# I Force on a stationary test charge from a moving charge

1. Nov 30, 2018

### Joseph M. Zias

Given a test charge, let's say on the vertical y axis. Another charge vertically below it moves past at a significant speed compared to c. From the Lorentz transformations (in most E&M books) the electric field and thus the force on the test charge will be greater than would be the static coulomb force it the moving charge was instead at rest below the test charge. Does this treatment give the total force?

I ask because the moving charge is also said to have a magnetic field. A non moving test charge would of-course have no magnetic force on it if it is in a steady magnetic field. But the lower charge is moving by, so wouldn't its magnetic field be moving past the test charge and that moving magnetic field generate an electric field that would affect the test charge? Is this correct? If so, would this be a force in addition to the force mentioned above or does the above E force incorporate it?

By-the-way, I took E&M decades ago with the text from Reitz and Milford (yuk). Well I did, Rusty I am.

2. Dec 1, 2018

3. Dec 3, 2018

### Joseph M. Zias

Well that parallels Feynman's treatment and I see how that works. My question actually revolved around the equation for the electric field from a moving charge. The text I was using is Purcell/Moran and I am sure Feynman has the same.

The electric field of the moving charge was given as: E' = ( Q /4 pi eo r;^2) x (1-b^2) / (1-b^2sin^2 theta")^3/2. A relativistic equation. I wasn't sure if this would lead to the total force on the non-moving test charge. This field in the vertical direction is of course stronger than the field produced by a non moving charge. But regardless of its strength I questioned if this field as it moves past the non moving test charge would produce yet another field component - the moving charge having a magnetic field that in motion creates another E field. I suspect all is included in the above but I am not positive.

4. Dec 4, 2018

### jartsa

Let's say there is a magnetometer next to the test charge. And let's say once a minute another charge passes the test charge.

Okay now we have a pulsing current. When the current is increasing the reading on the magnetometer is going up, and an EMF is induced on the test charge.

Let's say the passing charge is a charged metal ball , length contracted to half of its normal length. Well, that length contraction would double the rate of the change of the current, which would double the induced EMF, right?

The aforementioned magnetic field, in the frame of the magnetometer, is what the magnetometer says it to be, the magnetometer does not know if it's a moving magnetic field or a still standing one. (We don't know or care either, that's my point.)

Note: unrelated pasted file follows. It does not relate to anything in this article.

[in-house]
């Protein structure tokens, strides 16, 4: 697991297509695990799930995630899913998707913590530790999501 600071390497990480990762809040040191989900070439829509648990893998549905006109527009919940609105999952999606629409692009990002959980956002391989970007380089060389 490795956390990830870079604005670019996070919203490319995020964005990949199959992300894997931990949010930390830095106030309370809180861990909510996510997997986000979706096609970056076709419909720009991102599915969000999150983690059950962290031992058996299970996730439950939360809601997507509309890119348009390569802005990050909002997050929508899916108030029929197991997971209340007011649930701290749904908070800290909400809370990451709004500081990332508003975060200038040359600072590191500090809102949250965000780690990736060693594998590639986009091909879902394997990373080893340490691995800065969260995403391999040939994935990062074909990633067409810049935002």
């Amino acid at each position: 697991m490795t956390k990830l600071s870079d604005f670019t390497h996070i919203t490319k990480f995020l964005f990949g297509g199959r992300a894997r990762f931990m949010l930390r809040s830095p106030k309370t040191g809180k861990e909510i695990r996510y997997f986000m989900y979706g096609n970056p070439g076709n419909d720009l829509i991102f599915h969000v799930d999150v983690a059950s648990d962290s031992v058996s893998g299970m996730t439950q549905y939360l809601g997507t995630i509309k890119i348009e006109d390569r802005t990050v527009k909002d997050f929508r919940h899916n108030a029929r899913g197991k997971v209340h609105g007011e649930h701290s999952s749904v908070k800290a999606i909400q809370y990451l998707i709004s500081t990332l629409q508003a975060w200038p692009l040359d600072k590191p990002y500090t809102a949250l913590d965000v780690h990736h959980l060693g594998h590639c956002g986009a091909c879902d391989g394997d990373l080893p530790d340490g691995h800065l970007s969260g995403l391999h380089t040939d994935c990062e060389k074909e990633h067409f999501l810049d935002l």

The magnetic field momentarily stops changing when it's at its maximum, so induced EMF is zero at that moment.

5. Dec 4, 2018

### Joseph M. Zias

Well, that of course makes sense. But my question relates to the relativistic equation given for the increased electric field of the moving charge. That equation generates a graph of increased electric field in the vertical direction. So being a relativistic equation with the increased field due to motion does this equation give the total field and thus total force on the test charge? I suspect is does but I am not certain. The moving charge produces a magnetic field that will change in strength at the test charge location and a changing magnetic field will generate an electric field. Is that included in the relativistic equation given above?

6. Dec 6, 2018

### jartsa

Hey, I recognize that formula in post #3, it's "Biot-Savart law for point charge", derived by Oliver Heaviside 1888.
https://en.wikipedia.org/wiki/Biot–Savart_law#Point_charge_at_constant_velocity

So let's see what Mr Heaviside says:
https://en.wikisource.org/wiki/Electromagnetic_effects_of_a_moving_charge

He seems to be saying tat Faraday's law of induction is obeyed. (I don't really understand very much about that paper)

Let's check one thing:

E' = ( Q /4 pi eo r;^2) x (1-b^2) / (1-b^2sin^2 theta)^3/2

When the passing charge is closest to the test charge the sin of theta is 1. If the v is 0.866c, then
(1-b^2) / (1-b^2sin^2 theta)^3/2 = 2.0, so electric field is doubled.

I agree with that result, electric field strength should double.

Last edited: Dec 6, 2018